In addition to being recognized as community ambassadors and local conservation celebrities, winners received gift cards as prizes and publication in the new calendar. The winning posters will be displayed throughout the City of San Diego all year.

The contest winners for 2018 whose artwork was used to create the 2019 calendar are:

Grade 1     

1st Place – Ruiya Xia, Solana Ranch Elementary School

2nd Place – Isabella Chen, Solana Ranch Elementary School

3rd Place – Angela Han, Solana Ranch Elementary School

Grade 2

1st Place – Weiyi Liu, Stone Ranch Elementary School

2nd Place – Ella Zhao, Monterey Ridge Elementary School

3rd Place – Tracie Liu, Sycamore Ridge School

Grade 3

1st Place – Rachael Ma, Monterey Ridge Elementary School

2nd Place – Alanis Huang, Solana Ranch Elementary School

3rd Place – Kate Hu, Solana Ranch Elementary School

Grade 4

1st Place – Lauren Chen, Monterey Ridge Elementary School

2nd Place – Abigail Wei, Monterey Ridge Elementary School

3rd Place – Caden Phan, Hardy Elementary School

Grade 5

1st Place – Claire Zhang, Solana Pacific Elementary School

2nd Place – Angela Chen, Monterey Ridge Elementary School

3rd Place – Annika Liao, Del Sur Elementary School

Grade 6

1st Place – Madeleine Irawan, Black Mountain Middle School

2nd Place – Eric Shi, Mesa Verde Middle School

3rd Place – Vicky Xu, Solana Ranch Elementary School

Recycled Water Category Winner

1st Place – Katelyn Chen, Oak Valley Elementary

The 19th annual poster competition for the next calendar is now open to students from first through sixth grade. The theme is “Where Can I Catch The Rain, and What Can I Do With It?”

Winning posters will be featured in the 2020 Water Conservation Calendar. Winners will be honored at a San Diego City Council meeting and have their work displayed at the San Diego County Fair and in the San Diego Watercolor Society Gallery. The entry deadline is March 22, 2019. More information is here.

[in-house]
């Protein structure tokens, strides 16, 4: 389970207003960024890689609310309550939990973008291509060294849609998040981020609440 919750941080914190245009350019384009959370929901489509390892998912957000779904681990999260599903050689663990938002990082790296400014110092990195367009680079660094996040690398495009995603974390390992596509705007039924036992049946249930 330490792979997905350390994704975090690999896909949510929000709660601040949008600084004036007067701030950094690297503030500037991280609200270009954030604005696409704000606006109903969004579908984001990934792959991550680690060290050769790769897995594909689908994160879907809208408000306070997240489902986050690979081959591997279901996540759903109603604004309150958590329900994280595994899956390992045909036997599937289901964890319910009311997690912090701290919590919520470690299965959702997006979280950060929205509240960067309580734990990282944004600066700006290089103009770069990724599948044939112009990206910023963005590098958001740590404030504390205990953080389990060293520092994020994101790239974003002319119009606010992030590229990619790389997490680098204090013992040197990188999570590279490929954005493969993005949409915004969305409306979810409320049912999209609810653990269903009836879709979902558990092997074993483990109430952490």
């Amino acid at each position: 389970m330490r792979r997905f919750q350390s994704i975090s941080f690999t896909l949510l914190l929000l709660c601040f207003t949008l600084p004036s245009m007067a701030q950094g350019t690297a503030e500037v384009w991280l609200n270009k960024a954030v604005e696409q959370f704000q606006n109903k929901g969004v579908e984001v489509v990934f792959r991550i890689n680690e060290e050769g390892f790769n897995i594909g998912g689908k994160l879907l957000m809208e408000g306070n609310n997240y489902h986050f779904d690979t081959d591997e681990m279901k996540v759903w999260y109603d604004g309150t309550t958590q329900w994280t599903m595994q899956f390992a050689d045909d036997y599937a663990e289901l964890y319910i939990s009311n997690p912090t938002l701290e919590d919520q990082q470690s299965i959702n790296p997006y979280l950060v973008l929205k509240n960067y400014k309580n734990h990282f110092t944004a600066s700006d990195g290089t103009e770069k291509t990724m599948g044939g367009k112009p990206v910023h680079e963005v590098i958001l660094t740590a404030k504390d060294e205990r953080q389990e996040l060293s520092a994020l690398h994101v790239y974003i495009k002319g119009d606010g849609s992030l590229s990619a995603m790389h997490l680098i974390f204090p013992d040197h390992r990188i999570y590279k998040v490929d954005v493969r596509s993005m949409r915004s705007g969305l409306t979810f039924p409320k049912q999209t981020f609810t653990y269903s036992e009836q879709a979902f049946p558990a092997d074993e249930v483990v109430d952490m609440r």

City of San Diego’s 19th Annual Kids Poster Content

Calling all first through sixth grade students … the City of San Diiego Public Utilities Department is looking for the next Michaelangelo.  Get your students involved for a chance to be recognized as community ambassadors and local conservation celebrities.

Flood of Distrust: A Deep Dive into San Diego’s Water Department

What started as a trickle of billing complaints surged into a flash flood of allegations raised about the city of San Diego’s Water Department. NBC 7 Responds’ investigation into billing errors led to the discovery of faulty water meters and a lack of transparency over the city’s multi-million-dollar smart meter program. Some of the team’s findings have led to the department taking corrective action. “Flood of Distrust” will give you an inside look at the investigative journey from start to finish.

Water Main Break Floods Midway Homes with Water and Mud

A water main running along a hillside between two residential streets burst Monday causing a mudslide that flooded nearly a dozen Midway District homes and displaced residents.

The 8-inch concrete main broke between Larga Circle and Oleander Drive around 2:30 p.m. The San Diego Fire-Rescue Department (SDFD) told NBC 7 that four homes on Oleander and six below on Larga Circle were evacuated.